Mobiles & Tablets

OxygenOS is all about ‘one-handed use’

Mala Bhargava New Delhi | Updated on September 23, 2020 Published on September 23, 2020

OnePlus Senior Product Manager Sam Twist on the makeover of the interface, and how it will enrich user experience

OnePlus’s interface, OxygenOS, has been one of the reasons users have loved the brand all this time. Instead of the bells and whistles and annoyances that many smartphones include as part of the ‘experience’ on their devices, OxygenOS has an aura of lightness, speed, and simplicity.

But with the coming of Android 11, OnePlus is about to move up to OxygenOS 11 and the upgrade is coming with major changes that feel like an overhaul. We spoke to Sam Twist, Senior Product Manager, OnePlus, on the changes. Excerpts:

Why such a big makeover for OxygenOS 11 when users love the interface as it is?

With OxygenOS 11, OnePlus set out to continue to deliver on the promise of a burden-less experience and optimise on everything we have been doing since 2015. Our aim has always been to create an OS that is fast, lightweight, highly customisable and a clean user interface and operating system paired with simple aesthetics which our community can use and understand. OxygenOS 11 is driven by smart, intuitive features. The journey that has brought us here is both data- and feedback-oriented along with in-house insights.

Also read: OnePlus launches OxygenOS 11 Open Beta version

For instance, our hardware team believes that while the ‘big screen’ is king, our hands aren’t growing! So, it is important to keep the width of the phone in check to ensure users can still have a steady grip on the device. The larger the device, the greater the need to use a second hand, which makes the entire process counter-intuitive. The goal of the design change was to fix that and make OnePlus phones easier to navigate with one hand.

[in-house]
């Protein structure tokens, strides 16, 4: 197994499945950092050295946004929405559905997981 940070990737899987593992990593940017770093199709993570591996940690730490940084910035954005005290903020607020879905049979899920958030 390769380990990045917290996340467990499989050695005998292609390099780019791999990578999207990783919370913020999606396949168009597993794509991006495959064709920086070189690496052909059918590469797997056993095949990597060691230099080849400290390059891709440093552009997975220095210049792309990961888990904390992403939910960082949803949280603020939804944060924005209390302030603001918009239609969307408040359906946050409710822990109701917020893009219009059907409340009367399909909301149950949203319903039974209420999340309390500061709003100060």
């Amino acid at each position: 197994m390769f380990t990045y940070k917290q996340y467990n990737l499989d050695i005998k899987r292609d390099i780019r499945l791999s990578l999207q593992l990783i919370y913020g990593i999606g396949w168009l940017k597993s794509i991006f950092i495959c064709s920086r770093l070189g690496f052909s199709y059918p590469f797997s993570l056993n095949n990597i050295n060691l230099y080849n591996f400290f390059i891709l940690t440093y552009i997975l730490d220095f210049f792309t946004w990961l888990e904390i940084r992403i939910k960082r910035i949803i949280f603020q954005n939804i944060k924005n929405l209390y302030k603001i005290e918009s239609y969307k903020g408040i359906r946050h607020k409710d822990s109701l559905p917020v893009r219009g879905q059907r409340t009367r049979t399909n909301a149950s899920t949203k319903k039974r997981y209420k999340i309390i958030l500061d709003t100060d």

What is the main guiding goal of the upgrade?

The primary goal with the design and aesthetic changes on the OxygenOS 11 update was to make navigation on OnePlus devices seamless with a single hand. Through the community feedback funnel, we have drawn that a large screen size is important to our users; to give them a smooth experience while navigating the device, we have used a data-led analysis to identify areas where information could be displayed without being covered by a user’s hand. In addition, we have tried to build a ‘golden ratio’ which has enabled us to choose the exact screen split for the UI redesign. The broader interface changes will begin to resonate with users once they consider the benefits of one-handed use and the reduced time spent searching for essential information.